WHAT: May is National Asthma and Allergy Awareness Month and experts from the National Heart, Lung, and Blood Institute (NHLBI) are available to discuss current asthma research focused on treatment, causes and comorbidities of this condition that affects more than 24 million people in the United States, including more than six million children.
NHLBI funded researchers have made significant progress in targeting treatments to specific asthma patients. James Kiley, Ph.D., director of the NHLBI Division of Lung Diseases is available for interviews on the findings and implications of these studies.
Severe asthma and frequent exacerbations
A study conducted by the NHLBI's Severe Asthma Research Program (SARP) identified several factors associated with exacerbation prone asthma (EPA), including levels of blood eosinophil, a type of white blood cell, body mass index, and bronchodilator responsiveness. Asthma exacerbations are common, severe events that can be life-threatening and accelerate loss of lung function. The results of the study suggest that EPA could be identified with distinctive clinical characteristics and this may lead to tailored prevention strategies for patients.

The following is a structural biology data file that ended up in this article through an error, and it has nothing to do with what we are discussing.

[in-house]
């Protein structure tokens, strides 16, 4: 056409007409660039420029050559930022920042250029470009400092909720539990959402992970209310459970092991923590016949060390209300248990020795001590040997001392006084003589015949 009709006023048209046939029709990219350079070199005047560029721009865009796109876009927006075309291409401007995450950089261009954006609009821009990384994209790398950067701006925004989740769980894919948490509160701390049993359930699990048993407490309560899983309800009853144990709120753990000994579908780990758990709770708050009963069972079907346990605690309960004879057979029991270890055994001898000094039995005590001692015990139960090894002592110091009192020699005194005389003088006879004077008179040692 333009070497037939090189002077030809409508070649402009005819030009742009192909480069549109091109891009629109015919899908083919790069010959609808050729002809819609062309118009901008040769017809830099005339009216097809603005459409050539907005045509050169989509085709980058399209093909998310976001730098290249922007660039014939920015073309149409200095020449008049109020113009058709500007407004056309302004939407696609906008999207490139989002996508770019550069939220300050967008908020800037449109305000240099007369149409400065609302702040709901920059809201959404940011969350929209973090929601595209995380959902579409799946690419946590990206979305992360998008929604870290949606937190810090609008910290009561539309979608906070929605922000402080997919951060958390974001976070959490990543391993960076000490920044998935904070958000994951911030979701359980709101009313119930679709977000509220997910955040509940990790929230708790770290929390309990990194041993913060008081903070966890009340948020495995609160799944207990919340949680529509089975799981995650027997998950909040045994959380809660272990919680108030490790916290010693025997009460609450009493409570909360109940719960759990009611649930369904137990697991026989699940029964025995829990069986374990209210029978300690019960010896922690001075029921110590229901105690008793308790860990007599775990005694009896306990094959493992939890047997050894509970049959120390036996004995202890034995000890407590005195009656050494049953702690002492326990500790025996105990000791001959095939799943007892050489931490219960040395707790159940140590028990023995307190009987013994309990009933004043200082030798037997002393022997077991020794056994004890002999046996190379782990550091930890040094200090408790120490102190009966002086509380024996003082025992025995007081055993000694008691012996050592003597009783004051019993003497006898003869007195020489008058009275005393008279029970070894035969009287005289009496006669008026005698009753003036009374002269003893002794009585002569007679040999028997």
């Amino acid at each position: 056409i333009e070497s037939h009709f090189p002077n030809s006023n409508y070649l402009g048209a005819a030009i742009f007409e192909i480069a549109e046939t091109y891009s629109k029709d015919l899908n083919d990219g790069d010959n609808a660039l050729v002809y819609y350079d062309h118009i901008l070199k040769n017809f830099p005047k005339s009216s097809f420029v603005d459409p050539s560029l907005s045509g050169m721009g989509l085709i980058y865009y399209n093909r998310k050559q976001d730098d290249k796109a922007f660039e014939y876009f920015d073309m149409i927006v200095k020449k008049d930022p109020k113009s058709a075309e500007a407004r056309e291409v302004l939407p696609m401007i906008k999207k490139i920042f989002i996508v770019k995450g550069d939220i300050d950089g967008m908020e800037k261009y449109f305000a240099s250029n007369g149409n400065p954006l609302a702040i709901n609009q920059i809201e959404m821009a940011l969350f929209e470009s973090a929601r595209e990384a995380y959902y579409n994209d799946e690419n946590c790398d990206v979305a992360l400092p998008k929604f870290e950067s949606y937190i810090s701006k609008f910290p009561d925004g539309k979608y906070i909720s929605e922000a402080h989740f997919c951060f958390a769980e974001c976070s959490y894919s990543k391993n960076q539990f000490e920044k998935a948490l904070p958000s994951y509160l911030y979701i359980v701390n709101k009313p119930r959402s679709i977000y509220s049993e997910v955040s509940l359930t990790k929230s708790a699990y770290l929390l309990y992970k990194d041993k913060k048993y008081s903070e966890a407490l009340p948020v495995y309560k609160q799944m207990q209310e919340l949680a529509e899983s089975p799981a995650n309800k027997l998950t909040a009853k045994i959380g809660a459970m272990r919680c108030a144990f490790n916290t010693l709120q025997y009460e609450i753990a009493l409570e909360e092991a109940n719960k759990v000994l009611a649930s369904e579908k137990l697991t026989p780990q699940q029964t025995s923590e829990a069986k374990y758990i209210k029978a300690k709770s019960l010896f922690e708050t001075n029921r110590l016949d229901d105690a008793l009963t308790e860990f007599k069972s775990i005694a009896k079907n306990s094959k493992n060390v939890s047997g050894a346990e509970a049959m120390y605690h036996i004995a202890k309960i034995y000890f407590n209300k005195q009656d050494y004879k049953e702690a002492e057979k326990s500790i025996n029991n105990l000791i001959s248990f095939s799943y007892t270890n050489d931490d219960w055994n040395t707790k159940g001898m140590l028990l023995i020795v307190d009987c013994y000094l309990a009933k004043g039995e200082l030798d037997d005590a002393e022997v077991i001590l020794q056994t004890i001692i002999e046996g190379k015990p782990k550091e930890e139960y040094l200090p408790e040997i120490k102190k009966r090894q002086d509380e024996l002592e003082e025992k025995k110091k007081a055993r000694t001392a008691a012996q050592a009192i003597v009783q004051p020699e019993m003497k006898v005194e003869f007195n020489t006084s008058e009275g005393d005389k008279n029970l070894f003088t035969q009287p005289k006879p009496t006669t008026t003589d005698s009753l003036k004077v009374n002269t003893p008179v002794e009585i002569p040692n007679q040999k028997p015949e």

Individualized therapy for frequent asthma in children
An NHLBI-funded clinical trial found that assessing sensitivity to airborne pollutants and checking the levels of eosinophil through a blood test helps in selecting treatment for children younger than five who need to be treated daily for asthma. This is a challenging population to treat without a definite asthma diagnosis and given the risks of inhaled steroids for children’s growth.
How steroids affect bronchial microbiome in people with asthma
An NHLBI AsthmaNet trial identified differences in the bronchial microbiome, the bacteria found in the airways of healthy people, those with allergies but no asthma, and people with mild asthma. These are associated with immunological and clinical characteristics of the disease. In the people with asthma, the bronchial microbiome were altered by using inhaled steroids, a common treatment. These findings may offer new targets for treatment or identify patients most likely to respond to specific treatments.
Young children with mild, persistent asthma can tolerate acetaminophen
In an NHLBI-funded study of children with mild, persistent asthma, scientists found that, contrary to what some prior reports suggested, acetaminophen was tolerated just as well as ibuprofen without worsening of asthma.
WHO: James Kiley, Ph.D., Director, Division of Lung Diseases, NHLBI, NIH
CONTACT: For more information or to schedule an interview, please contact the NHLBI Office of Science Policy, Engagement, Education, and Communications at 301-496-5449 or firstname.lastname@example.org